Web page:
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Technical Paper

Recovery of Waste Polystyrene Generated by Lost Foam Technology in the Automotive Industry

In the automotive industry, lost foam casting is a relatively new technology, which is gaining popularity among manufacturers. Lost foam casting is a process in which an expanded polystyrene pattern is formed into the shape of the part to be cast. More complex parts are fabricated by simply gluing several simple patterns together. The pattern is then coated with a refractory material consisting of a mineral mixture and binders. Finally, hot metal is poured into the pattern, evaporating the expanded polystyrene and taking shape of the coating shell. However, the automotive industry has observed that a significant number of these fabricated, coated patterns are damaged, or do not meet specifications prior to casting. These are not reusable and inevitably are landfilled. It is the goal of this project to develop a simple, reliable, and inexpensive technology to recover expanded polystyrene from the glue and coating constituents.
Technical Paper

An Automated Patternator for Fuel Injector Sprays

The spray pattern of a fuel injector is a key factor in the mixing of the fuel with the air. One effective means of determining the fuel distribution in the spray is to collect the fuel in tubes, from various regions of the spray. The amount of fuel in the tubes is measured. These measurements are used to create diagrams and curves which graphically represent the fuel distribution within the spray. The term “Patternator” has come to mean a device which determines the spray distribution, in the sense that the device determines the pattern of the spray. The objective of this paper is to describe the operation, features, and performance of an automated patternator designed and built at Michigan Technological University for Ford Motor Company. The patternator system was constructed for rapid determination of the spray pattern in order to expedite the development of automotive port fuel injectors.
Technical Paper

Spray Characteristics of Compound Silicon Micro Machined Port Fuel Injector Orifices

Steady state and dynamic spray characteristics of compound silicon micro machined port fuel injector orifices have been analyzed. Primary interest was placed on the Sauter mean diameter and the spray distribution. Orifice design parameters that influence droplet size and spray distribution were identified. The influence of injection pressure was investigated. The results of this investigation indicate that spray characteristics can be controlled by orifice geometry. Peak dynamic droplet sizes have been found to be significantly larger than steady state droplet sizes. Moderate increases in injector line pressure reduce spray droplet size without significantly affecting spray distribution.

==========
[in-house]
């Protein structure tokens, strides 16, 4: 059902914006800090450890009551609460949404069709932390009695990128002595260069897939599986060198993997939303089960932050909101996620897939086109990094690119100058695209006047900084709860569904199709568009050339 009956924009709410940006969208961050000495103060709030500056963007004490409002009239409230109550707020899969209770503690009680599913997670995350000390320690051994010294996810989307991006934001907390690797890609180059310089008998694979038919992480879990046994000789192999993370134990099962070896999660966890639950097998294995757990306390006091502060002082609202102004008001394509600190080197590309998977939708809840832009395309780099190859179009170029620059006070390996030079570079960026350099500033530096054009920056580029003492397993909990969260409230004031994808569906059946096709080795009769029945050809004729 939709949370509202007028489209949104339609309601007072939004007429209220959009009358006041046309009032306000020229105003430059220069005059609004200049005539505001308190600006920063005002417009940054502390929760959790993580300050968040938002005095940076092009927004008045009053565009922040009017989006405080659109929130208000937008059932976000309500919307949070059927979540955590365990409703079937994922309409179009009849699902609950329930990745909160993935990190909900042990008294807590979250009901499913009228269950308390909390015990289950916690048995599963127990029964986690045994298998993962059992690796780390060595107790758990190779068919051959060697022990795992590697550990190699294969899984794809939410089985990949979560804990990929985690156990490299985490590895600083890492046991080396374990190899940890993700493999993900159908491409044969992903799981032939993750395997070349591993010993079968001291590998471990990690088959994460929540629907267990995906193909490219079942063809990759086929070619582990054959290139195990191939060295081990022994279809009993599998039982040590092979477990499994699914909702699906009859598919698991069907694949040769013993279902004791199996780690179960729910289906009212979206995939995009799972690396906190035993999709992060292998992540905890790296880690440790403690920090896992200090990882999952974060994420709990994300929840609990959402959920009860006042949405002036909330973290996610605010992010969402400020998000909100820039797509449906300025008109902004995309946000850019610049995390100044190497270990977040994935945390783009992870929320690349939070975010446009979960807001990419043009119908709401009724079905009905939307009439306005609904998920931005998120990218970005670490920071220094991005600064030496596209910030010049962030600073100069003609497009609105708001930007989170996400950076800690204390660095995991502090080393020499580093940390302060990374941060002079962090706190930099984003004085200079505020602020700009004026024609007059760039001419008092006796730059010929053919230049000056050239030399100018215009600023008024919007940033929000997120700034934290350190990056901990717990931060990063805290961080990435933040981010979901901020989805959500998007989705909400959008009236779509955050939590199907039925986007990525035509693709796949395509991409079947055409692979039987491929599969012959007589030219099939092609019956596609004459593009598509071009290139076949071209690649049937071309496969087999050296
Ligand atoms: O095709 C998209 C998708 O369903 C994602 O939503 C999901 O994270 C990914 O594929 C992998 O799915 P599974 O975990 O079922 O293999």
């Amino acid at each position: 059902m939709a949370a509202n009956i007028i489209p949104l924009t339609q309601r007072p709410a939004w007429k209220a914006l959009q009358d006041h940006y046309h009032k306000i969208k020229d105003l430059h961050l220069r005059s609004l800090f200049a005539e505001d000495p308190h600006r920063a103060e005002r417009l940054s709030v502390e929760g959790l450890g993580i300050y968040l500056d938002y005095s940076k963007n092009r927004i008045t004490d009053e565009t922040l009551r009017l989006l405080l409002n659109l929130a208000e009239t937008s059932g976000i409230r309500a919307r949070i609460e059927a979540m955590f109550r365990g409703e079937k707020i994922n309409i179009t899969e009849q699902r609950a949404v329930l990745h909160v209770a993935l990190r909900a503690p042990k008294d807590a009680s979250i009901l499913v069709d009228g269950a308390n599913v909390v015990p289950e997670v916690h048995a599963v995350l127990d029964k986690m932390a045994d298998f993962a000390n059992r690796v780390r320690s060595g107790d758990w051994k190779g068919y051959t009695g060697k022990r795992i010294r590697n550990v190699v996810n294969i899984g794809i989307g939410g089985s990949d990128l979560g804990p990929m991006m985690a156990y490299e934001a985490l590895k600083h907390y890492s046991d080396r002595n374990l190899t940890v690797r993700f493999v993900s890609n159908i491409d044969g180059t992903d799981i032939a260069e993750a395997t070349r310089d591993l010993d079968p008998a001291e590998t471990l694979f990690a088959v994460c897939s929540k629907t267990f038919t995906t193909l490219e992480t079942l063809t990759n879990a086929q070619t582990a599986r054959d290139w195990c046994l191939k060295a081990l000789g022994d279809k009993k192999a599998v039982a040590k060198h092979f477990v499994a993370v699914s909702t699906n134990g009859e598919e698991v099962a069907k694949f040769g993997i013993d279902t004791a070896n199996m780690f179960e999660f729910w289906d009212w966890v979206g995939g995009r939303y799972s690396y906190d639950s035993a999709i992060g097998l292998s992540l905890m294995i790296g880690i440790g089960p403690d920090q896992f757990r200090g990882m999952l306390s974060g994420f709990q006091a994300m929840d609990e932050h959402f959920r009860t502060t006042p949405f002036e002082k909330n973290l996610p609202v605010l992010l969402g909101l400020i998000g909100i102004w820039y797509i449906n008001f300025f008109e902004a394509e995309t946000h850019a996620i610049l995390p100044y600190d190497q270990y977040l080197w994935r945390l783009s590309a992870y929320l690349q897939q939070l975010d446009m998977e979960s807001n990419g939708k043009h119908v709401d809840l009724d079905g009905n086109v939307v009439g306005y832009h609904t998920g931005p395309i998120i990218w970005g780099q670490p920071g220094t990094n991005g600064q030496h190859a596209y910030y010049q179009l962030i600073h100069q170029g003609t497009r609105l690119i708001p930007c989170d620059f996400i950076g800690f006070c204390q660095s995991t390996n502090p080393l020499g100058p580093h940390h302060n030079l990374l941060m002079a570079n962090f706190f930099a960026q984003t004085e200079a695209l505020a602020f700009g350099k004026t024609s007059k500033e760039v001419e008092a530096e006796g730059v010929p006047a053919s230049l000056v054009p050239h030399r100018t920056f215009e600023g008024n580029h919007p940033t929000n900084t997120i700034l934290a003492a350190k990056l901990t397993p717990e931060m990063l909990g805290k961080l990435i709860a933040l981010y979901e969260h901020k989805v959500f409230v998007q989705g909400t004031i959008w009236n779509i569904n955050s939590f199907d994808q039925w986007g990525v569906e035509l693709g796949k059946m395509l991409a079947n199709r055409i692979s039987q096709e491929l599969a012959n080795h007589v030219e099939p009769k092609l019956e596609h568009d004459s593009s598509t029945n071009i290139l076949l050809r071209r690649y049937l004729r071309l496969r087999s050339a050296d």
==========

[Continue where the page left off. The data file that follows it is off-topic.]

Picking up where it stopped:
Technical Paper

A Methodology for Rapid Calculation of Computational Thermal Models

Too often many heat management problems are not solved with thermal analysis because of excessive complexity, time, and cost. A method for quickly solving a sophisticated thermal/fluid system with minimal user interaction and with common desktop computer resources is presented. A desktop (Microsoft Windows™) thermal analysis package, WinTherm, consists of the Generic Processor (pre-processing software), the 3-D Thermal Model (a finite difference nodal network solver), and an Image Viewer (wireframe and animated thermal display). The theoretical basis for this thermal analysis toolkit will be discussed as well as examples of its implementation.
Technical Paper

Physical Size Distribution Characterization of Diesel Particulate Matter and the Study of the Coagulation Process

Diesel particulate matter in both the diluted and undiluted state is subject to the processes of coagulation, condensation or evaporation, and nucleation which causes continuous changes in its physical characteristics. The Electrical Aerosol Analyzer (EAA) is used to measure the diesel particle size distribution in the MTU dilution tunnel for a naturally aspirated direct-injection diesel engine operated on the EPA 13 mode cycle. The design and development of accurate and repeatable sampling methods using the EAA are presented. These methods involve both steady-state tunnel and bag measurements. The data indicate a bimodal nature within the 0.001 to 1 μm range. The first mode termed the “embroynic mode” has a saddle point between 0.005 to 0.015 μm and the second mode termed the “aggregation mode” lies between .08 to .15 μm for the number distribution.